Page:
One final thought: the pension fund sees each pensioner as a liability.  When it commutes a pension, it pays an amount out to the employee to relieve themselves of that long-term risk.  When commuting a pension, be careful about taking that risk off the pension fund’s hands.  In this process, greed is not good.  A careful look at your risk management and tax planning options should be considered in this decision, not just the potential for big investment returns. 

Retirement Options

So what is an investor to do once they have reached the age of 71, and is faced with the choice between income options?  Well, it depends on the account you have used to accumulate your retirement income.

Registered Retirement Income Fund (RRIF): this account is created when an RRSP is rolled over into a newly formed RRIF.  The RRIF has an annual minimum withdrawal amount that is prescribed based on either the owner’s age, or the age of the owner’s spouse.  Since the minimum withdrawals rise as the age increases, it is usually beneficial to calculate the RRIF payments from age of the younger spouse.  The investment options are similar to an RRSP, and there is no maximum withdrawal amount that can be made in any given year.

Segregated Funds with Income Guarantees: these types of “variable annuities” have been available for many years in the US, but have really gained ground in recent years.  These are segregated funds that offer guaranteed income streams (usually 5% simple interest), with an account value that rises and falls with the investments selected.  This allows the investor to receive a guaranteed life income (usually available once investor reaches 65), while also participating in the upside of the market.  On the upside, there is potential for capital appreciation, and on the downside, the market value of the investment could deteriorate to nothing, leaving the investor with little value beyond the annuity-like contractual guarantee.  However, this is a powerful option for investors who wish to expose themselves to upside, without risk of losing an income stream.  

Life Annuity: Converting to a Life Annuity will guarantee income for life, which provides security to the individual who is receiving the funds.  However, this means that the (potential) estate value of the funds invested into the Life Annuity will be lost, should the investor die prematurely.  The annuity option can also be selected to guarantee income to age 90 (of either spouses’ age), so that if both spouses die prior to the 90th birthday chosen, there will be some estate value.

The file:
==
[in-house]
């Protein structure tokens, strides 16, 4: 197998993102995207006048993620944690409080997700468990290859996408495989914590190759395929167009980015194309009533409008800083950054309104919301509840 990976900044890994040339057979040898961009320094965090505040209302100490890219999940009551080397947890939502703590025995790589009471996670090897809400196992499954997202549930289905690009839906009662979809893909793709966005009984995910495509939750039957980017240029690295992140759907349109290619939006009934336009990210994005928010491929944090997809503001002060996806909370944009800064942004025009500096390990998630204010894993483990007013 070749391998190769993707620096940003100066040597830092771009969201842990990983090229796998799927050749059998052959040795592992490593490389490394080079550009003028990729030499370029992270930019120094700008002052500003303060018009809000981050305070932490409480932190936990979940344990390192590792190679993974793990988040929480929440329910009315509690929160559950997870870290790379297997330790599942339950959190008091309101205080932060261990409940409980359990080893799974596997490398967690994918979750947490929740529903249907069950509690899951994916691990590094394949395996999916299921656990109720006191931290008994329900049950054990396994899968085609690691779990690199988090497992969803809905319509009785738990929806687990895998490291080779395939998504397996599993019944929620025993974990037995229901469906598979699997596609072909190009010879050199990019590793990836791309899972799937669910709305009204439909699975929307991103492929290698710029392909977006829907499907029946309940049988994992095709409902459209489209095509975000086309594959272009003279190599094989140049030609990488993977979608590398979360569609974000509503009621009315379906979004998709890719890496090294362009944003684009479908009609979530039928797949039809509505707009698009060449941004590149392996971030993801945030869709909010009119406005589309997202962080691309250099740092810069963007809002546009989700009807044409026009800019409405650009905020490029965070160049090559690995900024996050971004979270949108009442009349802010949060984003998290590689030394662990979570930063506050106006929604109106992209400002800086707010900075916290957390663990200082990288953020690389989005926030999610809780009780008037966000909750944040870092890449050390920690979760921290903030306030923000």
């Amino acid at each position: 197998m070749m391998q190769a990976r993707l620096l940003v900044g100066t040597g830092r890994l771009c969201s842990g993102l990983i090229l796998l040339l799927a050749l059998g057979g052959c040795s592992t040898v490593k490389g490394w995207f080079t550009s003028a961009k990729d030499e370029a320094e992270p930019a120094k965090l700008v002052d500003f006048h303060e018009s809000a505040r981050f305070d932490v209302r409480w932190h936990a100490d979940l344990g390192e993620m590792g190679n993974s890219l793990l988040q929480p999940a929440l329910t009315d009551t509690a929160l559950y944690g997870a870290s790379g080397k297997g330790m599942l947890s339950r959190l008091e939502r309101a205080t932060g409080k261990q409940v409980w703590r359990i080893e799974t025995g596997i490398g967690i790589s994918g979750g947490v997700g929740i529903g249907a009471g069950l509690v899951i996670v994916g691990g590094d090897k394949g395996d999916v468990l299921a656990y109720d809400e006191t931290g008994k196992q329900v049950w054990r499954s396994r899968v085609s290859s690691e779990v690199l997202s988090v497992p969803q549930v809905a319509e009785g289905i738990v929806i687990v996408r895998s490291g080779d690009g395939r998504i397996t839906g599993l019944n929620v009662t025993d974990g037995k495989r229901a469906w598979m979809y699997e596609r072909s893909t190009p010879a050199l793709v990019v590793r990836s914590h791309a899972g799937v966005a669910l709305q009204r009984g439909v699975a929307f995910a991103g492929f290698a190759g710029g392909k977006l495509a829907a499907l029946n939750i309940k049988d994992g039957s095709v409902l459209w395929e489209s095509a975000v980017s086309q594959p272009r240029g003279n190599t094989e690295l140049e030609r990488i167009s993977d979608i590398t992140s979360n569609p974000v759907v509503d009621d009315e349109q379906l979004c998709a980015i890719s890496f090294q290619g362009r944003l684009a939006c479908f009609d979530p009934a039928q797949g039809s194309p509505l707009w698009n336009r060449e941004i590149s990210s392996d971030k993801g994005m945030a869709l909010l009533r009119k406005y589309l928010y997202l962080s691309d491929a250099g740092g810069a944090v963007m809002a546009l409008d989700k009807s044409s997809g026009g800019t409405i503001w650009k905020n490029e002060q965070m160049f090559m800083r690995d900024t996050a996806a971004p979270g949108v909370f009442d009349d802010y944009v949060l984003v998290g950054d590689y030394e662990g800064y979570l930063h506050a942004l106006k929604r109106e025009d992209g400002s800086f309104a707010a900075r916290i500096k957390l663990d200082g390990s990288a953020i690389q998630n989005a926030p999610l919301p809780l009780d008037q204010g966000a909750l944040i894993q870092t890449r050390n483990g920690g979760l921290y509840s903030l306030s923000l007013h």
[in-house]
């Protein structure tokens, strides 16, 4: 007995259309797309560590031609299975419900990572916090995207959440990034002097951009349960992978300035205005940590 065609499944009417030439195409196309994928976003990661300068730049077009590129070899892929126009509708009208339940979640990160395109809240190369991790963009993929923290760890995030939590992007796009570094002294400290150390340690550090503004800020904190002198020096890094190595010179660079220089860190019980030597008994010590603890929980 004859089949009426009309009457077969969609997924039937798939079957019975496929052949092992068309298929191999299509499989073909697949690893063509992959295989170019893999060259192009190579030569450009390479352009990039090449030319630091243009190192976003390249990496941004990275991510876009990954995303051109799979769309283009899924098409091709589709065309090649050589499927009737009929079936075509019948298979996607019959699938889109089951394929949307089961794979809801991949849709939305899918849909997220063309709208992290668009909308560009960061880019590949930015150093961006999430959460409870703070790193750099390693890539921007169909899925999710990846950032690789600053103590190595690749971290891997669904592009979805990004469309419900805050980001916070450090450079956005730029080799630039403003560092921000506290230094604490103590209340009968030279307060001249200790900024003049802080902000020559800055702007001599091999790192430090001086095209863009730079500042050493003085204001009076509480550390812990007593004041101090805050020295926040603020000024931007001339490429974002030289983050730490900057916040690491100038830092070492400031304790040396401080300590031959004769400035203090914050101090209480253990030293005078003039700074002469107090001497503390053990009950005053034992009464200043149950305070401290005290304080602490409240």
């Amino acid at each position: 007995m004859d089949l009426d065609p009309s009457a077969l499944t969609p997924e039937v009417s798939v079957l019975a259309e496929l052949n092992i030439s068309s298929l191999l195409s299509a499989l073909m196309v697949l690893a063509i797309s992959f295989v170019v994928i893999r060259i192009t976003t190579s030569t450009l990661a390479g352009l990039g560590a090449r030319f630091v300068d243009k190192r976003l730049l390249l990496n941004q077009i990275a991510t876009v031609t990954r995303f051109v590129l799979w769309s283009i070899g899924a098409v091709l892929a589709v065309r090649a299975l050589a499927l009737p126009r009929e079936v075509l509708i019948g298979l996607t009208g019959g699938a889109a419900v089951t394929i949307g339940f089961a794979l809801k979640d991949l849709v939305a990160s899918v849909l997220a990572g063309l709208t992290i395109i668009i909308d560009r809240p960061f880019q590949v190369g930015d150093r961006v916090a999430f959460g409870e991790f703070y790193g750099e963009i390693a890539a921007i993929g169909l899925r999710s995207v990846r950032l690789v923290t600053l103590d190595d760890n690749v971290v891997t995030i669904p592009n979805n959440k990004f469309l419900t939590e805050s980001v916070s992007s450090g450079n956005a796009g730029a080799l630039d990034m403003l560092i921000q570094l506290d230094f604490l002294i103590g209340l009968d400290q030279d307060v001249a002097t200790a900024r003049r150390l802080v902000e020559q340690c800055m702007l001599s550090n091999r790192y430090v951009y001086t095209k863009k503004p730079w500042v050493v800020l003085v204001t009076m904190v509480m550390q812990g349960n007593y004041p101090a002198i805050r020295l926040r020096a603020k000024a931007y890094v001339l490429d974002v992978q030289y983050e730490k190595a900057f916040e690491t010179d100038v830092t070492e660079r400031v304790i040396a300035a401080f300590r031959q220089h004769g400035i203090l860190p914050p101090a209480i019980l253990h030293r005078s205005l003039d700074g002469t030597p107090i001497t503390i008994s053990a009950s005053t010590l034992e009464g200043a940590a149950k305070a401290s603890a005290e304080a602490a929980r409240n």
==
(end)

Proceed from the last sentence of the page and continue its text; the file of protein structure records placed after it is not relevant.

Lifetime Income Fund (LIF):If an investor elects to have a LIF, withdrawal minimums are the same as for RRIFs. LIF’s however, have a maximum withdrawal amount whereas RRIFs do not.  In some provinces, LIFs must be converted to a Life Annuity when the owner turns 80.  This means giving up investment control at age 80, which may or may not be a good thing.  Investors should be careful to manage volatility as age 80 approaches.

Locked-in Retirement Income Fund (LRIF): This is a more flexible version of the LIF, that eliminates the requirement to convert the account to an annuity at age 80 (not available in all provinces).

A note on small “locked-in” balances

If you are age 55 or older and the total value of all of your locked-in accounts is less than 40 per cent of the years’ maximum pensionable earnings (YMPE), you can request to have these locked-in funds transferred to an RRSP or RRIF, thus removing the locked-in status. The YMPE is currently $44,900, so this feature applies only to balances of $17,960 or less.

This is just a cursory look at all of the options available, but it should allow you to start to investigate the options that may or may not be available to you.  As with everything, try and determine what your objectives are before you make the decision.  Here are some basic points to consider in making your decision:

  • What kind of retirement assets do I have at my disposal?
  • Do I need a guaranteed income amount (i.e. x dollars)?
  • Do I need a guaranteed income term (i.e. for x years)?
  • Do I want to leave an estate value for my beneficiaries?